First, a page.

Sex, benevolence and willingness to pay for screening

David Whynes (Lead Author), Tracey Sach

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Purpose: We report the findings of a contingent valuation survey of health care services, designed to illuminate self-interest and benevolence on the part of one sex for the other.

Design/methodology/approach: In a constructed scenario, men and women recorded how much they would be willing to contribute to each of three different types of cancer screening, one of which would be available only to members of the opposite sex.

Findings: Over two-thirds of individuals, amongst whom men were more heavily represented, chose an identical contingent valuation for all three services. Amongst those who nominated dissimilar values, a willingness to contribute to own-sex screening coupled with an unwillingness to contribute to opposite-sex screening was more common amongst women than amongst men. Both sexes valued own-sex screening more highly than opposite-sex screening yet, compared with men, women were prepared to offer proportionately less for the latter relative to the former. In an associated person trade-off task, women were considerably less likely than men to choose opposite-sex screening at the expense of a type from which they could benefit personally.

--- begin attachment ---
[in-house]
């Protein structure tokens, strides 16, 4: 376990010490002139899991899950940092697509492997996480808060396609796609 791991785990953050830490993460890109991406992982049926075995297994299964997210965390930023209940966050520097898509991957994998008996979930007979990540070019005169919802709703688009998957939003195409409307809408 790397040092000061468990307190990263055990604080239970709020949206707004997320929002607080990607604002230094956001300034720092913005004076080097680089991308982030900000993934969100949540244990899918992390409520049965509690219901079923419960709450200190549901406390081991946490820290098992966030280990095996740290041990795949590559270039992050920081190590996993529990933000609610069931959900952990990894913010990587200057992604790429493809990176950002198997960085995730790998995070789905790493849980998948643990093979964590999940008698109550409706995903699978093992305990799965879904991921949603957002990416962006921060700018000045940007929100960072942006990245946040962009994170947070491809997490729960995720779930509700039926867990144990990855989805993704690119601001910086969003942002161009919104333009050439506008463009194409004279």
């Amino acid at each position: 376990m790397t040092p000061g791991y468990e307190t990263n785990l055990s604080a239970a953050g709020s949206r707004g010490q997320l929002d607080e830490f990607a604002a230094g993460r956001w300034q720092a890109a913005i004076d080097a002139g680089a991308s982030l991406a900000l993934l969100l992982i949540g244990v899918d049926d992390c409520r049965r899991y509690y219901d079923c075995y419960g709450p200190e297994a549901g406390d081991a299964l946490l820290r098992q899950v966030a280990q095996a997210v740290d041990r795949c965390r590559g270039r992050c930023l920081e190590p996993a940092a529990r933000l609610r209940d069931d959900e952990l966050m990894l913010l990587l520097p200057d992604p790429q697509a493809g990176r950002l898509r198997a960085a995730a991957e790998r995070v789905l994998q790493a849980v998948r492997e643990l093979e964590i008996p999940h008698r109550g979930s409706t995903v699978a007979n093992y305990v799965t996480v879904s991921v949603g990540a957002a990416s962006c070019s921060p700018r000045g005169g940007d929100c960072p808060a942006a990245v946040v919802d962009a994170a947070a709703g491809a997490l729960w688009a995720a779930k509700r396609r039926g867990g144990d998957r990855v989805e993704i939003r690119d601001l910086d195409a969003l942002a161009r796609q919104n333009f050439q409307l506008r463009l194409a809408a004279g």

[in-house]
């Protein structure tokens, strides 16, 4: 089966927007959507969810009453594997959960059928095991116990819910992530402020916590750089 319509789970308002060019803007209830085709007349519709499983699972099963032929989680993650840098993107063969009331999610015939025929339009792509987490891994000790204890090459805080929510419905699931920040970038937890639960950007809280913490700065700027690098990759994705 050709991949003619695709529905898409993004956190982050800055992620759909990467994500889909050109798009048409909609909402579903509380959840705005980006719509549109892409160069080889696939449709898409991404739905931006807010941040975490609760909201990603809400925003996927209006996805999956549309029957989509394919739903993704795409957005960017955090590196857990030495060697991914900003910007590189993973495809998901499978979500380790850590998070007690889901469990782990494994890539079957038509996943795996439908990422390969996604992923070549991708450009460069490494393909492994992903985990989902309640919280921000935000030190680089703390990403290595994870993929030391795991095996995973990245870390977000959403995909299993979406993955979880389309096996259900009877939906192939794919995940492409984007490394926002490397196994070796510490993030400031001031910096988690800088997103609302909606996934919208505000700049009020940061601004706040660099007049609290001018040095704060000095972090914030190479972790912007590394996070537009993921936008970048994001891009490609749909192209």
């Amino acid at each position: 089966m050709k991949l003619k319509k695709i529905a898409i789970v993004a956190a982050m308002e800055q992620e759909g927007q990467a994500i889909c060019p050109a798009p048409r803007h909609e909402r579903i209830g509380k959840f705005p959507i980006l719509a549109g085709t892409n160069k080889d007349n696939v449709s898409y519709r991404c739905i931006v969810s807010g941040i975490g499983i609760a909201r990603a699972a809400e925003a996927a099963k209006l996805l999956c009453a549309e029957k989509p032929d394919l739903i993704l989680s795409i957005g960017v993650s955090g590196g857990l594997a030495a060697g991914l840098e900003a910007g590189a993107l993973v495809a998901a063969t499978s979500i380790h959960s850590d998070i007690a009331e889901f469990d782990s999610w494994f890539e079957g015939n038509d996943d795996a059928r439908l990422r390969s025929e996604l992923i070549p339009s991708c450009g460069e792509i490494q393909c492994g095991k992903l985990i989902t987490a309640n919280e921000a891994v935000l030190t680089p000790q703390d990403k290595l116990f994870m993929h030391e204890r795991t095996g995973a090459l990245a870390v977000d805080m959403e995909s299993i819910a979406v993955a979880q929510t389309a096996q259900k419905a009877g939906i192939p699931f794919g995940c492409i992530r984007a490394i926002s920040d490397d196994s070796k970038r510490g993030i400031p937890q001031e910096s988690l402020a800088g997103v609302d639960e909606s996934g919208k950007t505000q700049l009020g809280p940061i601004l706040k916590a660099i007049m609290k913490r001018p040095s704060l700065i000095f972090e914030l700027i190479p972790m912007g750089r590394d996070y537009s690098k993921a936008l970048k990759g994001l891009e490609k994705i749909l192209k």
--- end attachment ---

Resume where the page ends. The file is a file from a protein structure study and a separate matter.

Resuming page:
Originality/value: To date, very little research has been undertaken on differential responses to health valuation of care provision by sex. The results suggest a degree of asymmetry between the sexes, with respect to self-interest and benevolence.
Original languageEnglish
Pages (from-to)982-997
Number of pages16
JournalInternational Journal of Social Economics
Issue number10
Publication statusPublished - 2016


  • Willingness to pay (WTP)
  • gender
  • Preferences
  • screening
  • cancer

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